This page outlines ways that the client can be configured for specific behaviour.

Performance

Server Conformance Check

By default, the client will query the server before the very first operation to download the server's conformance/metadata statement and verify that the server is appropriate for the given client. This check is only done once per server endpoint for a given FhirContext.

This check is useful to prevent bugs or unexpected behaviour when talking to servers. It may introduce unneccesary overhead however in circumstances where the client and server are known to be compatible. The following example shows how to disable this check.

      // Create a context
      FhirContext ctx = FhirContext.forDstu2();

      // Disable server validation (don't pull the server's metadata first)
      ctx.getRestfulClientFactory().setServerValidationMode(ServerValidationModeEnum.NEVER);
      
      // Now create a client and use it
      String serverBase = "http://fhirtest.uhn.ca/baseDstu2";
      IGenericClient client = ctx.newRestfulGenericClient(serverBase);

Deferred Model Scanning

By default, HAPI will scan each model type it encounters as soon as it encounters it. This scan includes a check for all fields within the type, and makes use of reflection to do this.

While this process is not particularly significant on reasonably performant machines (one benchmark showed that this takes roughly 0.6 seconds to scan all types on one developer workstation), on some devices (e.g. Android phones where every millisecond counts) it may be desirable to defer this scan.

When the scan is deferred, objects will only be scanned when they are actually accessed, meaning that only types that are actually used in an application get scanned.

The following example shows how to defer model scanning:

// Create a context and configure it for deferred child scanning
FhirContext ctx = FhirContext.forDstu2();
ctx.setPerformanceOptions(PerformanceOptionsEnum.DEFERRED_MODEL_SCANNING);

// Now create a client and use it
String serverBase = "http://fhirtest.uhn.ca/baseDstu2";
IGenericClient client = ctx.newRestfulGenericClient(serverBase);

Configuring the HTTP Client

RESTful clients (both Generic and Annotation-Driven) use Apache HTTP Client as a provider by default (except on Android, where OkHttp is the default).

The Apache HTTP Client is very powerful and extremely flexible, but can be confusing at first to configure, because of the low-level approach that the library uses.

In many cases, the default configuration should suffice. HAPI FHIR also encapsulates some of the more common configuration settings you might want to use (socket timesouts, proxy settings, etc.) so that these can be configured through HAPI's API without needing to understand the underlying HTTP Client library.

This configuration is provided by accessing the IRestfulClientFactory class from the FhirContext.

Note that individual requests and responses can be tweaked using Client Interceptors. This approach is generally useful for configuration involving tweaking the HTTP request/response, such as adding authorization headers or logging.

Setting Socket Timeouts

The following example shows how to configure low level socket timeouts for client operations.

      FhirContext ctx = FhirContext.forDstu2();

      // Set how long to try and establish the initial TCP connection (in ms)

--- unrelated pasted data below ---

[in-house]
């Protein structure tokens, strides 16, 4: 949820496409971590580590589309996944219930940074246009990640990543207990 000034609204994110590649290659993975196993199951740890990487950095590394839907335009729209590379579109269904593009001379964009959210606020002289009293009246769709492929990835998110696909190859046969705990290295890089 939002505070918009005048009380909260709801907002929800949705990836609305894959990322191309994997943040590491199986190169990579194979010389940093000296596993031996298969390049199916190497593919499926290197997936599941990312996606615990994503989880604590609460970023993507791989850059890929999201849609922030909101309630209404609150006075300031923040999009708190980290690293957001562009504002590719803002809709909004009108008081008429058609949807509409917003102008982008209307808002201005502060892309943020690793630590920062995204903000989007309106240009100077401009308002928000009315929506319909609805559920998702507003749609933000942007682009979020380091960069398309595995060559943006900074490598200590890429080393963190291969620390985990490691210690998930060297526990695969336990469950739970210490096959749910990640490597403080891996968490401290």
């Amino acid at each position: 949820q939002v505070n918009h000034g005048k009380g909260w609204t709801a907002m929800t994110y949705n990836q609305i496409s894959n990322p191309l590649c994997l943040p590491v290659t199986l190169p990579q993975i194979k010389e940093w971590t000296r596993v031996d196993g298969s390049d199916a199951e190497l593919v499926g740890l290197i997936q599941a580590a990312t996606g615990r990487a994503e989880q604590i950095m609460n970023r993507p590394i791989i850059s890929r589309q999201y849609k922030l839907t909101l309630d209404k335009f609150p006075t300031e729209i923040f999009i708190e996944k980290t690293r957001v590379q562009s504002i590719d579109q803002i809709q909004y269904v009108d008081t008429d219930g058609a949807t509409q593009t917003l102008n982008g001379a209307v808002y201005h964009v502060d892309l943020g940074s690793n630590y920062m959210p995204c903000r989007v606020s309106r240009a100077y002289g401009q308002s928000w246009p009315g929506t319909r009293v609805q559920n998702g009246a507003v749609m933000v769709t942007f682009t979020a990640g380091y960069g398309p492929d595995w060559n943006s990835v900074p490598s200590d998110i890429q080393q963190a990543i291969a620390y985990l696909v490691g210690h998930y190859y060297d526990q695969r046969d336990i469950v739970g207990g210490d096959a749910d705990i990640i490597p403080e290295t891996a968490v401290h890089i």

ctx.getRestfulClientFactory().setConnectTimeout(20 * 1000);
      
      // Set how long to block for individual read/write operations (in ms)
      ctx.getRestfulClientFactory().setSocketTimeout(20 * 1000);
      
      // Create the client
      IGenericClient genericClient = ctx.newRestfulGenericClient("http://localhost:9999/fhir");

Configuring an HTTP Proxy

The following example shows how to configure the use of an HTTP proxy in the client.

      FhirContext ctx = FhirContext.forDstu2();

      // Set connections to access the network via the HTTP proxy at
      // example.com : 8888
      ctx.getRestfulClientFactory().setProxy("example.com", 8888);

      // If the proxy requires authentication, use the following as well
      ctx.getRestfulClientFactory().setProxyCredentials("theUsername", "thePassword");
      
      // Create the client
      IGenericClient genericClient = ctx.newRestfulGenericClient("http://localhost:9999/fhir");

Using OkHttp instead of Apache HttpClient

As of HAPI FHIR 2.0, an alternate client implementation is available. This client replaces the low-level Apache HttpClient implementation with the Square OkHttp library.

Changing HTTP implementations should be mostly transparent (it has no effect on the actual FHIR semantics which are transmitted over the wire) but might be useful if you have an application that uses OkHttp in other parts of the application and has specific configuration for that library.

Note that as of HAPI FHIR 2.1, OkHttp is the default provider on Android, and will be used without any configuration being required. This is done because HttpClient is deprecated on Android and has caused problems in the past.

To use OkHttp, first add the library as a dependency to your project POM:

<dependency>
	<groupId>ca.uhn.hapi.fhir</groupId>
	<artifactId>hapi-fhir-client-okhttp</artifactId>
	<version>${hapi_stable_version}</version>		
</dependency>

Then, set the client factory to use OkHttp.

      FhirContext ctx = FhirContext.forDstu3();

      // Use OkHttp
      ctx.setRestfulClientFactory(new OkHttpRestfulClientFactory(ctx));
      
      // Create the client
      IGenericClient genericClient = ctx.newRestfulGenericClient("http://localhost:9999/fhir");

Back to top

Reflow Maven skin by Andrius Velykis.